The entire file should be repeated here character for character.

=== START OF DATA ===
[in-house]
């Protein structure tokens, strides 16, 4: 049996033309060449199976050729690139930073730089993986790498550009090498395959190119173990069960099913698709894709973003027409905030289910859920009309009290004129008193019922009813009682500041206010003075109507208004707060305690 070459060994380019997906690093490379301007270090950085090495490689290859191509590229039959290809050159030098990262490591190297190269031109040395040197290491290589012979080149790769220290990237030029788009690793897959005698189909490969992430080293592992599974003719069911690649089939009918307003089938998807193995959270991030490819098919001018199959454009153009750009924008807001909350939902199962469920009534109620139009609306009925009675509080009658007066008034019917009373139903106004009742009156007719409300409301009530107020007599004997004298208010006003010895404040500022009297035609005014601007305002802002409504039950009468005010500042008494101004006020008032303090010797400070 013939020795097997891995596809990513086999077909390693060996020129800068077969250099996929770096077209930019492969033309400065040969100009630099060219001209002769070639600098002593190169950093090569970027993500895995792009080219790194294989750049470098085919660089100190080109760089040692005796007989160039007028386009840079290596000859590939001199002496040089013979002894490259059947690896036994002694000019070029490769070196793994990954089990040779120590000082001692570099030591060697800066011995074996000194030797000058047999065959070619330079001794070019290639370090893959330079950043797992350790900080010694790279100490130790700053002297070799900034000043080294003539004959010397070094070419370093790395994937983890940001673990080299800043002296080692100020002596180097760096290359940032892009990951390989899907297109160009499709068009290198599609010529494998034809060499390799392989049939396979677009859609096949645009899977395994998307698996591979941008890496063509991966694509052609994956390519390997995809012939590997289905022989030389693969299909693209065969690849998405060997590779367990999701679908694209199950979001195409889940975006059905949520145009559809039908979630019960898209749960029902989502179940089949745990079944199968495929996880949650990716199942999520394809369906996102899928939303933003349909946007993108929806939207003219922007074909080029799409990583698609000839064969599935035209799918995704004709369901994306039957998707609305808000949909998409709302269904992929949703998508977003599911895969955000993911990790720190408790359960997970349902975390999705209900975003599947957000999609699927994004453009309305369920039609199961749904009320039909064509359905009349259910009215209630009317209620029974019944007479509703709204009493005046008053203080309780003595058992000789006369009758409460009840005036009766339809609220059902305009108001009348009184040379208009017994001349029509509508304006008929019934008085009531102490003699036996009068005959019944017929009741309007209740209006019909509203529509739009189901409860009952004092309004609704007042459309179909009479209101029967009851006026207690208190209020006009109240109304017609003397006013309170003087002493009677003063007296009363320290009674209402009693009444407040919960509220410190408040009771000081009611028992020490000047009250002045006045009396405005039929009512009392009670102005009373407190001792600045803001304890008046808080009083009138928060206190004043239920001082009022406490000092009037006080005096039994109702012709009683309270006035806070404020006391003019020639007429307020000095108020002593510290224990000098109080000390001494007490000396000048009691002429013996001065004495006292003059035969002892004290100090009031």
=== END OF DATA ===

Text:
[in-house]
């Protein structure tokens, strides 16, 4: 049996033309060449199976050729690139930073730089993986790498550009090498395959190119173990069960099913698709894709973003027409905030289910859920009309009290004129008193019922009813009682500041206010003075109507208004707060305690 070459060994380019997906690093490379301007270090950085090495490689290859191509590229039959290809050159030098990262490591190297190269031109040395040197290491290589012979080149790769220290990237030029788009690793897959005698189909490969992430080293592992599974003719069911690649089939009918307003089938998807193995959270991030490819098919001018199959454009153009750009924008807001909350939902199962469920009534109620139009609306009925009675509080009658007066008034019917009373139903106004009742009156007719409300409301009530107020007599004997004298208010006003010895404040500022009297035609005014601007305002802002409504039950009468005010500042008494101004006020008032303090010797400070 013939020795097997891995596809990513086999077909390693060996020129800068077969250099996929770096077209930019492969033309400065040969100009630099060219001209002769070639600098002593190169950093090569970027993500895995792009080219790194294989750049470098085919660089100190080109760089040692005796007989160039007028386009840079290596000859590939001199002496040089013979002894490259059947690896036994002694000019070029490769070196793994990954089990040779120590000082001692570099030591060697800066011995074996000194030797000058047999065959070619330079001794070019290639370090893959330079950043797992350790900080010694790279100490130790700053002297070799900034000043080294003539004959010397070094070419370093790395994937983890940001673990080299800043002296080692100020002596180097760096290359940032892009990951390989899907297109160009499709068009290198599609010529494998034809060499390799392989049939396979677009859609096949645009899977395994998307698996591979941008890496063509991966694509052609994956390519390997995809012939590997289905022989030389693969299909693209065969690849998405060997590779367990999701679908694209199950979001195409889940975006059905949520145009559809039908979630019960898209749960029902989502179940089949745990079944199968495929996880949650990716199942999520394809369906996102899928939303933003349909946007993108929806939207003219922007074909080029799409990583698609000839064969599935035209799918995704004709369901994306039957998707609305808000949909998409709302269904992929949703998508977003599911895969955000993911990790720190408790359960997970349902975390999705209900975003599947957000999609699927994004453009309305369920039609199961749904009320039909064509359905009349259910009215209630009317209620029974019944007479509703709204009493005046008053203080309780003595058992000789006369009758409460009840005036009766339809609220059902305009108001009348009184040379208009017994001349029509509508304006008929019934008085009531102490003699036996009068005959019944017929009741309007209740209006019909509203529509739009189901409860009952004092309004609704007042459309179909009479209101029967009851006026207690208190209020006009109240109304017609003397006013309170003087002493009677003063007296009363320290009674209402009693009444407040919960509220410190408040009771000081009611028992020490000047009250002045006045009396405005039929009512009392009670102005009373407190001792600045803001304890008046808080009083009138928060206190004043239920001082009022406490000092009037006080005096039994109702012709009683309270006035806070404020006391003019020639007429307020000095108020002593510290224990000098109080000390001494007490000396000048009691002429013996001065004495006292003059035969002892004290100090009031």